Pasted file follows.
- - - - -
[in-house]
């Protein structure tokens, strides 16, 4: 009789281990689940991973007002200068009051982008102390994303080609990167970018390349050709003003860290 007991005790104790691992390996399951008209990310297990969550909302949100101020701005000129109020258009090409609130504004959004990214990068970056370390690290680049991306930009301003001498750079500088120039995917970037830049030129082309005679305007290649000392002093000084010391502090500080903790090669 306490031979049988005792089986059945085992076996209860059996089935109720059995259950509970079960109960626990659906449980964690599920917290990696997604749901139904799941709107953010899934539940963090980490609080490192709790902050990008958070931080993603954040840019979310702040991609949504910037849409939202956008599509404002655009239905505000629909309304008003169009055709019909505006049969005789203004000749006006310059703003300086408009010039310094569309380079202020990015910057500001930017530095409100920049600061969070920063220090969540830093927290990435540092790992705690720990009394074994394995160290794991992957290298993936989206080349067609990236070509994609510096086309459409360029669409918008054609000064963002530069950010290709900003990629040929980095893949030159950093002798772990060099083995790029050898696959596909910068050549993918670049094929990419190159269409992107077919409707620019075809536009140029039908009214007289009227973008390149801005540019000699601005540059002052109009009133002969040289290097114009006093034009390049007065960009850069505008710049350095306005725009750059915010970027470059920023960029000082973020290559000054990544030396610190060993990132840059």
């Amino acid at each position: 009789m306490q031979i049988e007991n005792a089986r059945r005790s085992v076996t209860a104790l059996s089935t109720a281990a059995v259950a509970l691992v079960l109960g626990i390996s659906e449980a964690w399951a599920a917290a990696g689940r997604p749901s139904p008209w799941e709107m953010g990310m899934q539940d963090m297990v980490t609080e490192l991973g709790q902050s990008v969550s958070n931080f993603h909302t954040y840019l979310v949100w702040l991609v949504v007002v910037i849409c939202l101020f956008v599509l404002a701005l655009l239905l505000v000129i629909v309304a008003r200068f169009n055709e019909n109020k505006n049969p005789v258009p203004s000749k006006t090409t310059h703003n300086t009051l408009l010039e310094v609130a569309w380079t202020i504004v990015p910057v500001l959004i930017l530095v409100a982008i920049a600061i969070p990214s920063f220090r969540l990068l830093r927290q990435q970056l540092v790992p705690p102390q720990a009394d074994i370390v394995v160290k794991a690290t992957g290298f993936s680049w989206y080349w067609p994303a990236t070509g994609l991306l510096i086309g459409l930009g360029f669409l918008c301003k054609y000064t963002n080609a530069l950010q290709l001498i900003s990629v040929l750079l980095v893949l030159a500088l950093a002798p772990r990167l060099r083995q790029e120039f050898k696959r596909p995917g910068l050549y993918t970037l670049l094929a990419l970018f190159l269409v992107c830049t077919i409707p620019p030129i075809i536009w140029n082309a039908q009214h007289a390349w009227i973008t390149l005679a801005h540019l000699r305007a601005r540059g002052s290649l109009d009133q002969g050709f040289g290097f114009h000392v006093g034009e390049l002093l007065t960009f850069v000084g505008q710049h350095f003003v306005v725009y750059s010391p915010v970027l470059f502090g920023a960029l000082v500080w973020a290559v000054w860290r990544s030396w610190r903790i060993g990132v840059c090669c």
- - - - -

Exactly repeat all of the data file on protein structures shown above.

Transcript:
[in-house]
């Protein structure tokens, strides 16, 4: 009789281990689940991973007002200068009051982008102390994303080609990167970018390349050709003003860290 007991005790104790691992390996399951008209990310297990969550909302949100101020701005000129109020258009090409609130504004959004990214990068970056370390690290680049991306930009301003001498750079500088120039995917970037830049030129082309005679305007290649000392002093000084010391502090500080903790090669 306490031979049988005792089986059945085992076996209860059996089935109720059995259950509970079960109960626990659906449980964690599920917290990696997604749901139904799941709107953010899934539940963090980490609080490192709790902050990008958070931080993603954040840019979310702040991609949504910037849409939202956008599509404002655009239905505000629909309304008003169009055709019909505006049969005789203004000749006006310059703003300086408009010039310094569309380079202020990015910057500001930017530095409100920049600061969070920063220090969540830093927290990435540092790992705690720990009394074994394995160290794991992957290298993936989206080349067609990236070509994609510096086309459409360029669409918008054609000064963002530069950010290709900003990629040929980095893949030159950093002798772990060099083995790029050898696959596909910068050549993918670049094929990419190159269409992107077919409707620019075809536009140029039908009214007289009227973008390149801005540019000699601005540059002052109009009133002969040289290097114009006093034009390049007065960009850069505008710049350095306005725009750059915010970027470059920023960029000082973020290559000054990544030396610190060993990132840059």
């Amino acid at each position: 009789m306490q031979i049988e007991n005792a089986r059945r005790s085992v076996t209860a104790l059996s089935t109720a281990a059995v259950a509970l691992v079960l109960g626990i390996s659906e449980a964690w399951a599920a917290a990696g689940r997604p749901s139904p008209w799941e709107m953010g990310m899934q539940d963090m297990v980490t609080e490192l991973g709790q902050s990008v969550s958070n931080f993603h909302t954040y840019l979310v949100w702040l991609v949504v007002v910037i849409c939202l101020f956008v599509l404002a701005l655009l239905l505000v000129i629909v309304a008003r200068f169009n055709e019909n109020k505006n049969p005789v258009p203004s000749k006006t090409t310059h703003n300086t009051l408009l010039e310094v609130a569309w380079t202020i504004v990015p910057v500001l959004i930017l530095v409100a982008i920049a600061i969070p990214s920063f220090r969540l990068l830093r927290q990435q970056l540092v790992p705690p102390q720990a009394d074994i370390v394995v160290k794991a690290t992957g290298f993936s680049w989206y080349w067609p994303a990236t070509g994609l991306l510096i086309g459409l930009g360029f669409l918008c301003k054609y000064t963002n080609a530069l950010q290709l001498i900003s990629v040929l750079l980095v893949l030159a500088l950093a002798p772990r990167l060099r083995q790029e120039f050898k696959r596909p995917g910068l050549y993918t970037l670049l094929a990419l970018f190159l269409v992107c830049t077919i409707p620019p030129i075809i536009w140029n082309a039908q009214h007289a390349w009227i973008t390149l005679a801005h540019l000699r305007a601005r540059g002052s290649l109009d009133q002969g050709f040289g290097f114009h000392v006093g034009e390049l002093l007065t960009f850069v000084g505008q710049h350095f003003v306005v725009y750059s010391p915010v970027l470059f502090g920023a960029l000082v500080w973020a290559v000054w860290r990544s030396w610190r903790i060993g990132v840059c090669c």